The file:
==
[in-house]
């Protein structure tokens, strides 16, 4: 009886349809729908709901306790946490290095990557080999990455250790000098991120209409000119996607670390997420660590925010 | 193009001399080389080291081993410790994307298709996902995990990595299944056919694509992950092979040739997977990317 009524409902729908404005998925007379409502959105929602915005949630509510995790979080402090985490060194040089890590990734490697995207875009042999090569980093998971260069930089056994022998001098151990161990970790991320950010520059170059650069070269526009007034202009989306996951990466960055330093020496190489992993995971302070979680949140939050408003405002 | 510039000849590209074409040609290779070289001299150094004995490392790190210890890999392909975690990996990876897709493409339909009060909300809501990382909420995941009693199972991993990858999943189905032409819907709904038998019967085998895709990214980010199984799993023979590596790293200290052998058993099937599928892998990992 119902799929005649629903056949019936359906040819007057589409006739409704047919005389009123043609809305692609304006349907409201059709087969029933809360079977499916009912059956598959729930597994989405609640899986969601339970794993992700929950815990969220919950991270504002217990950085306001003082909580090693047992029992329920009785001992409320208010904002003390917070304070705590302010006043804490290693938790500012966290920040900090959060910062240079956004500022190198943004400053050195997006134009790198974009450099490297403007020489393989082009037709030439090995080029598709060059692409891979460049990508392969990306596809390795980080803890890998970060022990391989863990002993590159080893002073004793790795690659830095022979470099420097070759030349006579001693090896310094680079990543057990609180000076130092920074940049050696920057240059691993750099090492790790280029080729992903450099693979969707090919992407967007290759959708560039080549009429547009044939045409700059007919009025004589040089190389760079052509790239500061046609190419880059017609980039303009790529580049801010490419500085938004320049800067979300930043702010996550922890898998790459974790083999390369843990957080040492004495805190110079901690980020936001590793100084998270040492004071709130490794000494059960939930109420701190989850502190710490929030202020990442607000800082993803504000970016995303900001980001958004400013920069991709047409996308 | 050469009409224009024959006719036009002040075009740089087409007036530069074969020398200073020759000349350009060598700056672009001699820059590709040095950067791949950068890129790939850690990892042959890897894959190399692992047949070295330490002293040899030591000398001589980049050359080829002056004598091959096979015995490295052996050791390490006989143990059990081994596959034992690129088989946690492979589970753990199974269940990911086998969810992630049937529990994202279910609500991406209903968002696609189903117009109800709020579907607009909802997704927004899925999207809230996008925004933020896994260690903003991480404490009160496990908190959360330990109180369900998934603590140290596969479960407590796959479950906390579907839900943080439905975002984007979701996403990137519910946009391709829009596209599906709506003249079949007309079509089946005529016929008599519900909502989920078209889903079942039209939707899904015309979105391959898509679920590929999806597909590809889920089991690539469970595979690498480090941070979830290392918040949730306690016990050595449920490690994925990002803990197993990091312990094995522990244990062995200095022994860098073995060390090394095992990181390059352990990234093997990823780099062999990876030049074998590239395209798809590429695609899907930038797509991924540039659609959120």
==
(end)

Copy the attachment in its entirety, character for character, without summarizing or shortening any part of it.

[in-house]
């Protein structure tokens, strides 16, 4: 009886349809729908709901306790946490290095990557080999990455250790000098991120209409000119996607670390997420660590925010 | 193009001399080389080291081993410790994307298709996902995990990595299944056919694509992950092979040739997977990317 009524409902729908404005998925007379409502959105929602915005949630509510995790979080402090985490060194040089890590990734490697995207875009042999090569980093998971260069930089056994022998001098151990161990970790991320950010520059170059650069070269526009007034202009989306996951990466960055330093020496190489992993995971302070979680949140939050408003405002 | 510039000849590209074409040609290779070289001299150094004995490392790190210890890999392909975690990996990876897709493409339909009060909300809501990382909420995941009693199972991993990858999943189905032409819907709904038998019967085998895709990214980010199984799993023979590596790293200290052998058993099937599928892998990992 119902799929005649629903056949019936359906040819007057589409006739409704047919005389009123043609809305692609304006349907409201059709087969029933809360079977499916009912059956598959729930597994989405609640899986969601339970794993992700929950815990969220919950991270504002217990950085306001003082909580090693047992029992329920009785001992409320208010904002003390917070304070705590302010006043804490290693938790500012966290920040900090959060910062240079956004500022190198943004400053050195997006134009790198974009450099490297403007020489393989082009037709030439090995080029598709060059692409891979460049990508392969990306596809390795980080803890890998970060022990391989863990002993590159080893002073004793790795690659830095022979470099420097070759030349006579001693090896310094680079990543057990609180000076130092920074940049050696920057240059691993750099090492790790280029080729992903450099693979969707090919992407967007290759959708560039080549009429547009044939045409700059007919009025004589040089190389760079052509790239500061046609190419880059017609980039303009790529580049801010490419500085938004320049800067979300930043702010996550922890898998790459974790083999390369843990957080040492004495805190110079901690980020936001590793100084998270040492004071709130490794000494059960939930109420701190989850502190710490929030202020990442607000800082993803504000970016995303900001980001958004400013920069991709047409996308 | 050469009409224009024959006719036009002040075009740089087409007036530069074969020398200073020759000349350009060598700056672009001699820059590709040095950067791949950068890129790939850690990892042959890897894959190399692992047949070295330490002293040899030591000398001589980049050359080829002056004598091959096979015995490295052996050791390490006989143990059990081994596959034992690129088989946690492979589970753990199974269940990911086998969810992630049937529990994202279910609500991406209903968002696609189903117009109800709020579907607009909802997704927004899925999207809230996008925004933020896994260690903003991480404490009160496990908190959360330990109180369900998934603590140290596969479960407590796959479950906390579907839900943080439905975002984007979701996403990137519910946009391709829009596209599906709506003249079949007309079509089946005529016929008599519900909502989920078209889903079942039209939707899904015309979105391959898509679920590929999806597909590809889920089991690539469970595979690498480090941070979830290392918040949730306690016990050595449920490690994925990002803990197993990091312990094995522990244990062995200095022994860098073995060390090394095992990181390059352990990234093997990823780099062999990876030049074998590239395209798809590429695609899907930038797509991924540039659609959120």